A newly published study in Harvard’s The Lancet weighs in on the toxins causing autism and ADHD (attention-deficit hyperactivity disorder). Researchers from the Harvard School of Public Health (HSPH) and the Icahn School of Medicine at Mount Sinai (ISMMS) say that along with these numerous environmental toxins, fluoridated water is adding to the higher incident of both cognitive and behavioral disorders.
Harvard had already published a study in 2006 that pointed to fluoride as a ‘developmental neurotoxicant’, and this newer study looks to over 27 additional investigations into the matter via meta analysis. In the previous study, it was already established that fluoride consumption lowered children’s IQ scores. The left-over from industry, passed off as ‘medicine,’ obstructs brain development, and can cause a full spectrum of serious health issues – from autism to dyslexia, ADHD, ADD, and more.
The study calls the effects from this chemical a ‘silent epidemic’ that mainstream media and many scientific papers have ignored.
(read more at the source)
In some countries where large, centralized water systems are uncommon, fluoride is delivered to the populace by fluoridating table salt.
If they were worried about teeth, they should be supplementing or promoting foods higher in molybdenum. A little of this mineral goes a long way. It actually helps the fluoride naturally in water work better in the body.
But they want us doped up a little so we can't challenge them. This is one of many of the dumb down chemicals that they use to control us. They usually try to get us to want these chemicals so they feed us mushrooms a bunch of crap so we consume the foods and chemistry that lowers our intellect. Is a specialist who knows of these things going to want us to be as smart as them or would they rather stay above us in intellect.
The estimated decrease in average IQ associated with fluoride exposure based on our analysis may seem small and may be within the measurement error of IQ testing.
Still, each of the articles reviewed had deficiencies, in some cases rather serious ones, that limit the conclusions that can be drawn. However, most deficiencies relate to the reporting of where key information was missing. The fact that some aspects of the study were not reported limits the extent to which the available reports allow a firm conclusion.
The Lancet Neurology, Volume 13, Issue 3, Pages 330 - 338, March 2014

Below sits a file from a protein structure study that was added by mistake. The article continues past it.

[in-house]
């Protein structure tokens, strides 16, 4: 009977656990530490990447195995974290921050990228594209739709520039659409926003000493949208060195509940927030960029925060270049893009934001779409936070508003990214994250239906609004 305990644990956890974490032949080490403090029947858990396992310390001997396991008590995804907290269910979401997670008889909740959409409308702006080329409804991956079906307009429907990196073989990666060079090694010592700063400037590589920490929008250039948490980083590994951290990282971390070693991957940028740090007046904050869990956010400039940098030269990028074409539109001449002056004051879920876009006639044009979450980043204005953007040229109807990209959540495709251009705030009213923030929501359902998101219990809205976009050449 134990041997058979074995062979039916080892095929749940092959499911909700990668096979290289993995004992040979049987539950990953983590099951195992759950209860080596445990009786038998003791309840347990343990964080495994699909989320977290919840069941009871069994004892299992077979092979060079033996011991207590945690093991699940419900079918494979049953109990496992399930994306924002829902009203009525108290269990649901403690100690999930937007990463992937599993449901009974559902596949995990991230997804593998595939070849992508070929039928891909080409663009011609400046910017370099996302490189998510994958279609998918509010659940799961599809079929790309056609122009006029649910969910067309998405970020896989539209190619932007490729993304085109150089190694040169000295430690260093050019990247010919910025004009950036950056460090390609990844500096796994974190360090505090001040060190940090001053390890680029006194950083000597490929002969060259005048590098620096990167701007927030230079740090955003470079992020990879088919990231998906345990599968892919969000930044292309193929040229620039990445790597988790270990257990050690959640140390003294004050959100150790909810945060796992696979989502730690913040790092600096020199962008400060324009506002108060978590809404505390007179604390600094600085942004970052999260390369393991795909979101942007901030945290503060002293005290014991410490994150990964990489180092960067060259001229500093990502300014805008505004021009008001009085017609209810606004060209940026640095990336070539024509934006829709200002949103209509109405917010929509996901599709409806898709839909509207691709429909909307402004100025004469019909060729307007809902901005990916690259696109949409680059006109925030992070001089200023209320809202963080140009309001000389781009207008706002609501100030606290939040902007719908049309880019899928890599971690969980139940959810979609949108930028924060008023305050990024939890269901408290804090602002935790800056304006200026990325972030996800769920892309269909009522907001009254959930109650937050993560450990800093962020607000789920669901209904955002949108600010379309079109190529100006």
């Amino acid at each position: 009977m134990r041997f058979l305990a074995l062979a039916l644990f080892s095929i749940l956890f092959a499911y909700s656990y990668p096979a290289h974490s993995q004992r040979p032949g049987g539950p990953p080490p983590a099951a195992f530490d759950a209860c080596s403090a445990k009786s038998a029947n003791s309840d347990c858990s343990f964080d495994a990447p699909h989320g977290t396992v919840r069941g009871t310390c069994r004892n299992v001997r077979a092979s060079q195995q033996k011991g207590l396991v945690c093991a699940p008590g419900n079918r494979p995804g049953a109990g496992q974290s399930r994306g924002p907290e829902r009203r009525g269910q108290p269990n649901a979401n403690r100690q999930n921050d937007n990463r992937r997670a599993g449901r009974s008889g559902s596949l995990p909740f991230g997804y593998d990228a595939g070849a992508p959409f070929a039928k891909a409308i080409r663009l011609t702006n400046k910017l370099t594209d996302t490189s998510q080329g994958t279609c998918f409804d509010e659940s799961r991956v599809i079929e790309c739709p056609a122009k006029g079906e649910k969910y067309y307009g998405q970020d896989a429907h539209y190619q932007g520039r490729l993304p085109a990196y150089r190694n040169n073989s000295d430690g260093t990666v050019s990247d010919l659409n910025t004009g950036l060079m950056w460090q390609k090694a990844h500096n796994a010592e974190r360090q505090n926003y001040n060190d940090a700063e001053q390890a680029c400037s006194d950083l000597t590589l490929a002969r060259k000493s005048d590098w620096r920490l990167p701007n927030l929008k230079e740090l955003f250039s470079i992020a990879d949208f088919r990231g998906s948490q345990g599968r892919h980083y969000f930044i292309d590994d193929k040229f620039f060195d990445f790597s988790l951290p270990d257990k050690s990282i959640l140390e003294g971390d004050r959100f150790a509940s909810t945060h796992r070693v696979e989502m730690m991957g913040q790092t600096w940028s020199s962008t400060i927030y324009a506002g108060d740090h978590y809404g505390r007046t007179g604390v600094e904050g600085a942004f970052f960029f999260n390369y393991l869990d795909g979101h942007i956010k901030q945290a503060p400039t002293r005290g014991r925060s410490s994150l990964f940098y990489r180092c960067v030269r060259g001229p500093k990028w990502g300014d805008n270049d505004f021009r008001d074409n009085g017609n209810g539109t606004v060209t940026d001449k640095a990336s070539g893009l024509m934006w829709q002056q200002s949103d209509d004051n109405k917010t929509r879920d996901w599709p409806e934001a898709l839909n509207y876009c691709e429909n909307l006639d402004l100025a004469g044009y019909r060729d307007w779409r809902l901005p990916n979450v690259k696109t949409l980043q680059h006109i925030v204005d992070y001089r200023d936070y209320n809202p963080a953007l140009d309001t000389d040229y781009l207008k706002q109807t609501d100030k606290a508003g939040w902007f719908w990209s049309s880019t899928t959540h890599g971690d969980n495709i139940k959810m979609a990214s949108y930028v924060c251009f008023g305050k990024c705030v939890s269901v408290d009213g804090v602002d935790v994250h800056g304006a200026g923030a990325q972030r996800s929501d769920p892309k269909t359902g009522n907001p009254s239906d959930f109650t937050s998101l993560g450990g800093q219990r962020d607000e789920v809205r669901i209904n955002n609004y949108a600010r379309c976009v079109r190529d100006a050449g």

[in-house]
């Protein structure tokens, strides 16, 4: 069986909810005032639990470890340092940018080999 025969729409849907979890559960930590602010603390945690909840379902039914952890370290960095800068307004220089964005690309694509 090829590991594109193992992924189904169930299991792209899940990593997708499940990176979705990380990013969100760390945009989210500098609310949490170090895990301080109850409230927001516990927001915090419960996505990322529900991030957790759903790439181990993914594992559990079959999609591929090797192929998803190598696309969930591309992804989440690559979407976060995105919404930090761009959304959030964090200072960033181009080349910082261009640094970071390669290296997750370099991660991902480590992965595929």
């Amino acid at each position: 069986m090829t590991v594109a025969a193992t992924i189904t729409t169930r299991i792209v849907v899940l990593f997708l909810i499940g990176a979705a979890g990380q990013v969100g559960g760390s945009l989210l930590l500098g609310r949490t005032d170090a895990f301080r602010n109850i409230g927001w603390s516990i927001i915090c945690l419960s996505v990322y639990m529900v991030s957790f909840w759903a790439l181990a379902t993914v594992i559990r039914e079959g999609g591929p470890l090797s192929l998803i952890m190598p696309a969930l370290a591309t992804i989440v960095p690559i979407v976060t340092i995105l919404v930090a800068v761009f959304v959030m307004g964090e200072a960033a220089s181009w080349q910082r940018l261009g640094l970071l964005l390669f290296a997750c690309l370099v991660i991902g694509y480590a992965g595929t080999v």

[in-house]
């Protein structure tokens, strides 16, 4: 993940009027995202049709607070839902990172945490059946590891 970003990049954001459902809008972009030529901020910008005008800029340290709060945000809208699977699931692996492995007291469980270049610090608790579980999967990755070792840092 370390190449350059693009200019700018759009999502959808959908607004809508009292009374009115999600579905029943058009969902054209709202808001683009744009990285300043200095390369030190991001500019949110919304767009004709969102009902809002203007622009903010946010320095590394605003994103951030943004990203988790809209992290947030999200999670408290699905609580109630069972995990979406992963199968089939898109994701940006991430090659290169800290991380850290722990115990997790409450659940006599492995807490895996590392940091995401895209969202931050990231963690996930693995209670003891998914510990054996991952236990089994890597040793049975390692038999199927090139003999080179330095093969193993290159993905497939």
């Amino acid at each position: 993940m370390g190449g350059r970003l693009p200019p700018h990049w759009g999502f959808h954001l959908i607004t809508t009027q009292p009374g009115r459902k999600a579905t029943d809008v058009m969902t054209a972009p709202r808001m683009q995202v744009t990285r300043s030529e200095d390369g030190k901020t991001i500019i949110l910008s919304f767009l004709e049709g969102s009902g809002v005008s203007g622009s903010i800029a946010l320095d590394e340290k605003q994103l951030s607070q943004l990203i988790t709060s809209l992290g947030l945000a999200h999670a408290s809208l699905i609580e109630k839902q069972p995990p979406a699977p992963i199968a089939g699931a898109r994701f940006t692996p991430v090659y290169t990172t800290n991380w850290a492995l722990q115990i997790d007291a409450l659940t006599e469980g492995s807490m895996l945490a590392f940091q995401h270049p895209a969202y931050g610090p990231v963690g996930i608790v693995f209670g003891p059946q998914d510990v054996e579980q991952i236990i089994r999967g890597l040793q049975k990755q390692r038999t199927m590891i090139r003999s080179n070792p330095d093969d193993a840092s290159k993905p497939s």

In other words...not much evidence and no statement that "fluoridated water is causing cognitive disorders."
A meta-analysis of 27 cross-sectional studies of children exposed to fluoride in drinking water, mainly from China, suggests an average IQ decrement of about seven points in children exposed to raised fluoride concentrations.44
Oh. I'm sorry. I thought you were talking about a study. That new article is not a study, it's an article.
Researchers from the Harvard School of Public Health (HSPH) and the Icahn School of Medicine at Mount Sinai (ISMMS) say that along with these numerous environmental toxins, fluoridated water is adding to the higher incident of both cognitive and behavioral disorders.
Neurobehavioural effects of developmental toxicity
Neurodevelopmental disabilities, including autism, attention-deficit hyperactivity disorder, dyslexia, and other cognitive impairments, affect millions of children worldwide, and some diagnoses seem to be increasing in frequency. Industrial chemicals that injure the developing brain are among the known causes for this rise in prevalence. In 2006, we did a systematic review and identified five industrial chemicals as developmental neurotoxicants: lead, methylmercury, polychlorinated biphenyls, arsenic, and toluene. Since 2006, epidemiological studies have documented six additional developmental neurotoxicants—manganese, fluoride, chlorpyrifos, dichlorodiphenyltrichloroethane, tetrachloroethylene, and the polybrominated diphenyl ethers. We postulate that even more neurotoxicants remain undiscovered. To control the pandemic of developmental neurotoxicity, we propose a global prevention strategy. Untested chemicals should not be presumed to be safe to brain development, and chemicals in existing use and all new chemicals must therefore be tested for developmental neurotoxicity. To coordinate these efforts and to accelerate translation of science into prevention, we propose the urgent formation of a new international clearinghouse.
a Department of Environmental Medicine, University of Southern Denmark, Odense, Denmark
b Department of Environmental Health, Harvard School of Public Health, Boston, MA, USA
c Icahn School of Medicine at Mount Sinai, New York, NY, USA
Corresponding Author Information Correspondence to: Dr Philippe Grandjean, Environmental and Occupational Medicine and Epidemiology, Harvard School of Public Health, 401 Park Drive E-110, Boston, MA 02215, USA